Advertisement
Advertisement
Advertisement
Advertisement
Kuwait dissolves parliament, postpone budget approval until after elections

Kuwait dissolves parliament, postpone budget approval until after elections

Kuwait dissolves parliament, postpone budget approval until after elections

Kuwait dissolves parliament, postpone budget approval

Advertisement
  • Kuwait’s parliament dissolved in a decree issued on Tuesday, according to state news agency.
  • Crown Prince Sheikh Meshal al-Ahmad al-Sabah moved to end impasse between government and parliament.
  • Previous administration resigned in April in response to non-cooperation motion in parliament. Parliament was dissolved for the last time in 2016.
Advertisement

Kuwait’s parliament was formally dissolved in a decree issued on Tuesday, according to state news agency, as the Gulf Arab state’s crown prince moved to end an impasse between the government and elected parliament that had hampered fiscal reform.

Crown Prince Sheikh Meshal al-Ahmad al-Sabah, who has assumed most of the functions of the reigning emir, announced last month that he will dissolve parliament and call for early elections. He approved a cabinet led by a new prime minister on Monday.

“To rectify the political scene, the lack of harmony and cooperation … and behaviour that undermines national unity, it was necessary to resort to the people…to rectify the path,” Sheikh Meshal said in the decree dissolving parliament.

The state budget had not yet been approved by Parliament. Finance Minister Abdul Wahab al-Rasheed stated on Tuesday that the budget for fiscal year 2022/2023 will be authorised after the elections, which have yet to be scheduled, and that the government would continue to operate under the budget for fiscal year 2021/2022.

Advertisement

In a statement, Al-Rasheed said the next budget, which had to be approved by November, had set spending at 23.65 billion dinars ($77.24 billion), up from 23.48 billion in the 2021/2022 budget.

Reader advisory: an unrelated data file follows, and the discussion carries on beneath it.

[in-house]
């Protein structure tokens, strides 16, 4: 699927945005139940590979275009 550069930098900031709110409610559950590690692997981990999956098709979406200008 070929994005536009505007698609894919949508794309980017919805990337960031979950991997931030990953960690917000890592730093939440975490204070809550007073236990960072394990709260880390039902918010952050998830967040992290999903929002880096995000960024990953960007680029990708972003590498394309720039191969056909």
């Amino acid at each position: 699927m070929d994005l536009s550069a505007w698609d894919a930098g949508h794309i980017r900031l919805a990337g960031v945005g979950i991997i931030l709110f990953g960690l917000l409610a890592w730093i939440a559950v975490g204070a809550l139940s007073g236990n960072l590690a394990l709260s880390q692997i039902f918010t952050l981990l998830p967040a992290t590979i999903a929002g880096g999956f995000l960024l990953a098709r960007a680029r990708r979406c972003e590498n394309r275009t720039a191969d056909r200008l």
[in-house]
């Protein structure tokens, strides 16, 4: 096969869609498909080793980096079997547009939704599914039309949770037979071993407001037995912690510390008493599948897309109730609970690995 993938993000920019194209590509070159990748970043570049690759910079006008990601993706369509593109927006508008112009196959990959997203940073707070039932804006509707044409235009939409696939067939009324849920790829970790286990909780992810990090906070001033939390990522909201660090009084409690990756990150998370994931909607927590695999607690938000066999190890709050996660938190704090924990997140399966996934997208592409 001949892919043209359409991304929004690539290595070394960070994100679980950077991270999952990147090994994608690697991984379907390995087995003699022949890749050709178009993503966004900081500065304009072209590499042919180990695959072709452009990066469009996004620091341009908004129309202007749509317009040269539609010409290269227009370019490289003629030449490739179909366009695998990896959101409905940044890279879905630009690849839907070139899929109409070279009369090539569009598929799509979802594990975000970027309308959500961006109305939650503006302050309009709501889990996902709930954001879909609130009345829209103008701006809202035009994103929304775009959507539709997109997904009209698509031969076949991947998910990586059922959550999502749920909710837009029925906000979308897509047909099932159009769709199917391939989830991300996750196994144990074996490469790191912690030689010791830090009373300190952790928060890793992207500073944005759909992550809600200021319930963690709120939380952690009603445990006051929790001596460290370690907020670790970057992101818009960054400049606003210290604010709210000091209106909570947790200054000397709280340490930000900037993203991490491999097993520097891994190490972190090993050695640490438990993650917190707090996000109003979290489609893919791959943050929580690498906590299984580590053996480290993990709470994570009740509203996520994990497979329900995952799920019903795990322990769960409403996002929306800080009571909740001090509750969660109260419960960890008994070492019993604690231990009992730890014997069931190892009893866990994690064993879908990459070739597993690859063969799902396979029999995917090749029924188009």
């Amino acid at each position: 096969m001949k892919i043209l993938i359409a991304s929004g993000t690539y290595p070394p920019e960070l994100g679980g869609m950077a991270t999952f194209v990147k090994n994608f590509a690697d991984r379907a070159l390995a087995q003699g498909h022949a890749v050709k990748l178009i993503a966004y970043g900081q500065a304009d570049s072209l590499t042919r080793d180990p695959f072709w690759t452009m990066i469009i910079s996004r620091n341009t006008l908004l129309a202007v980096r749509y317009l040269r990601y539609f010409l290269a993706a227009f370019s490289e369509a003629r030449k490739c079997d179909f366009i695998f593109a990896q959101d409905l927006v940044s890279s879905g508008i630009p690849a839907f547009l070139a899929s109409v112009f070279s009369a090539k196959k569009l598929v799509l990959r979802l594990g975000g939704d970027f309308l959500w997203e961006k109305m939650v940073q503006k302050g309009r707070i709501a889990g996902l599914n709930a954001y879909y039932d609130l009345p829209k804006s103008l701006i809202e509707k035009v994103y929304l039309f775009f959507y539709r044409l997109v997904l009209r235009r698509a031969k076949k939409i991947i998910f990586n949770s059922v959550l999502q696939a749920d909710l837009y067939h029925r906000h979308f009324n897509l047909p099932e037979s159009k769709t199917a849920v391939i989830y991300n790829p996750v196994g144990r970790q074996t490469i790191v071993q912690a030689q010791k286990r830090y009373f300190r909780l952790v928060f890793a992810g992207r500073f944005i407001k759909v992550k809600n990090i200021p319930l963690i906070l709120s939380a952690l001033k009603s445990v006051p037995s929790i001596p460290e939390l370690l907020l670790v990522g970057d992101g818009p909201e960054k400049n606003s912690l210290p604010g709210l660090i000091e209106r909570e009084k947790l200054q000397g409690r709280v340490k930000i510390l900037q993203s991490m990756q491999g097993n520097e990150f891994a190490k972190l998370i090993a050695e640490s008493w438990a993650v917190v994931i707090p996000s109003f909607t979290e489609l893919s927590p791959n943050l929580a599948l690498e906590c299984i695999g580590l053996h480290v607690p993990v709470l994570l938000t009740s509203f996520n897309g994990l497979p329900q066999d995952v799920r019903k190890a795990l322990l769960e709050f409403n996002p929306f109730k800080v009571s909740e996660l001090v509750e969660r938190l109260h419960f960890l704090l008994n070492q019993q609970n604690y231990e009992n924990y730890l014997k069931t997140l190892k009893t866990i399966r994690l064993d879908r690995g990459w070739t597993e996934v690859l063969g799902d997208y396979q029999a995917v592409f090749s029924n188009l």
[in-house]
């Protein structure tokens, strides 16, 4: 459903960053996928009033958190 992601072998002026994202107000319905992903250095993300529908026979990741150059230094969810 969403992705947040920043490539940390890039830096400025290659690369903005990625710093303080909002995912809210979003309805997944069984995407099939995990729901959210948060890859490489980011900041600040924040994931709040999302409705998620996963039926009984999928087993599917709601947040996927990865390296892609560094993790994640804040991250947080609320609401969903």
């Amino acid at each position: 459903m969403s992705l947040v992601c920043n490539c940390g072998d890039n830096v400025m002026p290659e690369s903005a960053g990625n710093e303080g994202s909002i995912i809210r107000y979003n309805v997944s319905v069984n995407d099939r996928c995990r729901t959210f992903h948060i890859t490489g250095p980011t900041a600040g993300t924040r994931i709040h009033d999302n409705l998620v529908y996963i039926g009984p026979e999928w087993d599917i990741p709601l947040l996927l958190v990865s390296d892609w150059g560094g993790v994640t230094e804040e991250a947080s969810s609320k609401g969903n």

The previous administration resigned in April in response to a non-cooperation motion in parliament against Prime Minister Sheikh Sabah al-Khalid, who was succeeded as premier late last month by the current emir’s son, Sheikh Ahmad Nawaf al-Sabah.

Advertisement

Political stability in Kuwait, an OPEC oil producer, has long relied on cooperation between the administration and parliament, the most active legislature in the Gulf area.

Although political parties are prohibited in Kuwait, the legislature has more power than equivalent entities in other Gulf monarchies.

Stalemates between Kuwait’s administration and parliament have frequently resulted in cabinet reshuffles and legislative dissolutions throughout the years, impeding investment and reforms. Parliament was dissolved for the last time in 2016.

Also Read

Biden fist-bumps Saudi Crown Prince before crucial meeting
Biden fist-bumps Saudi Crown Prince before crucial meeting

President Biden's fist bump with Saudi Arabia's Crown Prince Mohammed bin Salman...

Advertisement
Advertisement
Advertisement
Read More News On

Catch all the World News, Breaking News Event and Latest News Updates on The BOL News


Download The BOL News App to get the Daily News Update & Follow us on Google News.


End of Article

Next Story